Urgent letter to Abdullah
on three-point formula for a just and equitable solution to the current
university student intake controversy – medical places for all 128 top
scorers, acceptance of first choice of course for students with minimum of
CGPA of 3.88 and increase of another 4,000 student intake to match last
year’s increase of 16 per cent
Media Conference Statement
by Lim Kit Siang
(Parliament House, Tuesday): The Prime Minister, Datuk Seri Abdullah Ahmad Badawi is to be lauded for his sensitive response to the cries of outrage and despair over this year’s student intake into the public universities as announced by the Higher Education Department director, Prof Datuk Dr. Hassan Said last Thursday.
Abdullah gave new hope and faith to the students, parents and the Malaysian public when he said from Shanghai yesterday that he has a solution to the plight of the 128 top-scoring students denied places to study medicine, although the announcement could only be made after the Cabinet meeting tomorrow.
I have sent an urgent letter to the Prime Minister proposing a three-point formula for a just and equitable solution to the current university student intake controversy, which fulfils the government’s 2004 general election pledge of “Cemerlang, Gemilang, Terbilang” and meets the nation’s aspirations to promote “the best and brightest” in the new generation, viz:
In my letter to the Prime Minister, I mentioned three specific cases to illustrate a most unsatisfactory system of higher education planning in the country, viz:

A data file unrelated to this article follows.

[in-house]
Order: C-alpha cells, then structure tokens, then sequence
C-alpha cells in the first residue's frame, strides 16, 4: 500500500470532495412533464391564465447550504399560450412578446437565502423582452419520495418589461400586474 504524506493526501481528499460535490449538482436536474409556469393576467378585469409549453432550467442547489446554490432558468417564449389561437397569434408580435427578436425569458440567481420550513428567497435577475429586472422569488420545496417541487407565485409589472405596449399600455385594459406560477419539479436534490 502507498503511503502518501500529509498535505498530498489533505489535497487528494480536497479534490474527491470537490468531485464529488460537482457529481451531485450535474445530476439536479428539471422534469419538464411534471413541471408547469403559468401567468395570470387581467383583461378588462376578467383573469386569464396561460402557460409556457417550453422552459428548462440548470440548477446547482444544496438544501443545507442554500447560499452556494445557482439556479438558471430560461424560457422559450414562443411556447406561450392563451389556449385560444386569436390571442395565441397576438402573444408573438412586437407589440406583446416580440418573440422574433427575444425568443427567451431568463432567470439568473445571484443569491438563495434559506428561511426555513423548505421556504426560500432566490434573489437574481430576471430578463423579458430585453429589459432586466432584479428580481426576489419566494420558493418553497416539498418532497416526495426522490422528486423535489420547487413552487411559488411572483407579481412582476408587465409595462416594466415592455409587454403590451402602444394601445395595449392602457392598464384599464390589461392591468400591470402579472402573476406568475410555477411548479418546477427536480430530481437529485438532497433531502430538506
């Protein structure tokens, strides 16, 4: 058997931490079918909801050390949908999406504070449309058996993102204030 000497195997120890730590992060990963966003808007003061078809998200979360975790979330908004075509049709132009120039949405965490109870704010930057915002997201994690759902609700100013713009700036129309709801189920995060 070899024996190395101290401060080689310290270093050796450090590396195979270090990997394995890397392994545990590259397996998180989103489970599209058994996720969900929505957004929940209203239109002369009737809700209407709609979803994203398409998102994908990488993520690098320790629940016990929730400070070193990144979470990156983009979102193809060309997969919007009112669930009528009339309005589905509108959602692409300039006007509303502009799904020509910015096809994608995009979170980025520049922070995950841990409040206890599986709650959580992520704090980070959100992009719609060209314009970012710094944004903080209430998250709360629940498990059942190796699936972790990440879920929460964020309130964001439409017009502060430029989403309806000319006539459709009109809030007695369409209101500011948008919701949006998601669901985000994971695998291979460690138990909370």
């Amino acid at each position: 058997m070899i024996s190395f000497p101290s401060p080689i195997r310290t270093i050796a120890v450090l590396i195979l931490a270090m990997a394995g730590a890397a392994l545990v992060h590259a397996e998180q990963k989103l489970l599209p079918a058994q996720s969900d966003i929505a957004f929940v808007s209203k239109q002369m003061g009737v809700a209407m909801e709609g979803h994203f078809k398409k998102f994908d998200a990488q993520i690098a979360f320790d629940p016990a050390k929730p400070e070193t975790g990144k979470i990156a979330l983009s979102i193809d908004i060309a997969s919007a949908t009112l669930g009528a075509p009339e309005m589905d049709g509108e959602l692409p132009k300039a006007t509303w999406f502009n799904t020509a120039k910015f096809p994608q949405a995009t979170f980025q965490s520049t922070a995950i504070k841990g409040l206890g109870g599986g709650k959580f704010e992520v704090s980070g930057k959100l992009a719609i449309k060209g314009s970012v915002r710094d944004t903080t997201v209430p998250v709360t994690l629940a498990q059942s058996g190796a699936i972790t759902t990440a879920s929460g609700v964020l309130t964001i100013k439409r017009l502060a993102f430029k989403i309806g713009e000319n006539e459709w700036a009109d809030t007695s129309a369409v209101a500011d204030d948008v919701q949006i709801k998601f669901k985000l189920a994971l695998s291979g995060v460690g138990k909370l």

(1) The nation’s best student in the science stream in the STPM examination who cannot get the course of his choice – a medical place in the University of Malaya.
When the results of last year’s STPM examination was announced in February, revealing that 52 candidates scored 5As, which was a marked improvement over the 40 in 2002, Koong Lin Yee, of SMK Tunku Ampuan Durah, Seremban was specially mentioned by the Malaysian Examinations Council chairman, Prof Tan Sri Dr Abu Hassan Othman, as the best student in the Science stream while Nuraidila Abdul Razak, of SM Victoria in Kuala Lumpur, was the top Arts student.
Though the country’s top science student, Koong could not get the course of his choice, a medical place in the University of Malaya and has instead been allocated a medical place in USM. This is not sending the right message that the country cherishes excellence or treasures the “best and brightest” in the new generation.
(2) Murrali Silvarajoo of Bagan Ajam, Butterworth, another one of the 52 top STPM scorers with 5As. Murrali, who scored 5 straight As with a CGPA of 4.0, had his application to do medicine rejected and he has been offered instead a place to study chemical engineering at University of Malaya, his sixth choice.
Murrali had scored 10As for his SPM in 2001, but when he applied for a medical scholarship to the Public Services Department, he was offered instead a scholarship to do engineering. He turned down the offer and decided to do the STPM, as he wanted to study medicine.
(3) The hundreds of cases of students with good results although not with CGPA of 4.0 but who got very odd offers of courses or not offered any course at all. There should be a full review of these cases.
In my letter to the Prime Minister, I asked that the appeal deadline be extended by another week so that justice could be done in all the three categories above.
* Lim Kit Siang, Parliamentary Opposition Leader,
Member of Parliament for Ipoh Timor & DAP National Chairman